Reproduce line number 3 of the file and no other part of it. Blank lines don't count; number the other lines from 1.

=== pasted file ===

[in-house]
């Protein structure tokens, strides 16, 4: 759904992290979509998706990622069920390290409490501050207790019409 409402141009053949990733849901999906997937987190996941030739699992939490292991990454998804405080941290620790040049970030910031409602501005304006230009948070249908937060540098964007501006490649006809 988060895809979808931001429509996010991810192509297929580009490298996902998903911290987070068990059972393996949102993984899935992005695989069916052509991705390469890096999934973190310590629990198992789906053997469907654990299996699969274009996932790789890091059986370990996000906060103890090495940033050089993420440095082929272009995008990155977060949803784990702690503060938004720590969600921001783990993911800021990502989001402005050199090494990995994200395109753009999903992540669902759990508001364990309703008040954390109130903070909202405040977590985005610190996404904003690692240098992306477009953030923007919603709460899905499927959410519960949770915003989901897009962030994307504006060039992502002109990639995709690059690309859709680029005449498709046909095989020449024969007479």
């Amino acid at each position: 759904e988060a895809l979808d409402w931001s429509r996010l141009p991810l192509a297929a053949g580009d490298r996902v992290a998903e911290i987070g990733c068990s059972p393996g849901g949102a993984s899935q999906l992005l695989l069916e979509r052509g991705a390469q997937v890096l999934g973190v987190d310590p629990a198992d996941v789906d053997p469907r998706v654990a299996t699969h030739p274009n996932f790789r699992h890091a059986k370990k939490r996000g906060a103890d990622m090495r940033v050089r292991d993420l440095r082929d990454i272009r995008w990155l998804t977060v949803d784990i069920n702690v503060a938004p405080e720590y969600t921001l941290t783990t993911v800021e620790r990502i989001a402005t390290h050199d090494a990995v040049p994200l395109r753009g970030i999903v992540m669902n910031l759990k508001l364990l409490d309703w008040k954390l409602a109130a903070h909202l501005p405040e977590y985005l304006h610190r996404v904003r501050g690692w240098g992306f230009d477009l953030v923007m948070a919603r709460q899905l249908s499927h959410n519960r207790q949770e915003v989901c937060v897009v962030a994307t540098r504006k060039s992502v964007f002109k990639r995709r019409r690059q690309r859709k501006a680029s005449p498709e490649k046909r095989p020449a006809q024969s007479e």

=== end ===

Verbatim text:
């Amino acid at each position: 759904e988060a895809l979808d409402w931001s429509r996010l141009p991810l192509a297929a053949g580009d490298r996902v992290a998903e911290i987070g990733c068990s059972p393996g849901g949102a993984s899935q999906l992005l695989l069916e979509r052509g991705a390469q997937v890096l999934g973190v987190d310590p629990a198992d996941v789906d053997p469907r998706v654990a299996t699969h030739p274009n996932f790789r699992h890091a059986k370990k939490r996000g906060a103890d990622m090495r940033v050089r292991d993420l440095r082929d990454i272009r995008w990155l998804t977060v949803d784990i069920n702690v503060a938004p405080e720590y969600t921001l941290t783990t993911v800021e620790r990502i989001a402005t390290h050199d090494a990995v040049p994200l395109r753009g970030i999903v992540m669902n910031l759990k508001l364990l409490d309703w008040k954390l409602a109130a903070h909202l501005p405040e977590y985005l304006h610190r996404v904003r501050g690692w240098g992306f230009d477009l953030v923007m948070a919603r709460q899905l249908s499927h959410n519960r207790q949770e915003v989901c937060v897009v962030a994307t540098r504006k060039s992502v964007f002109k990639r995709r019409r690059q690309r859709k501006a680029s005449p498709e490649k046909r095989p020449a006809q024969s007479e």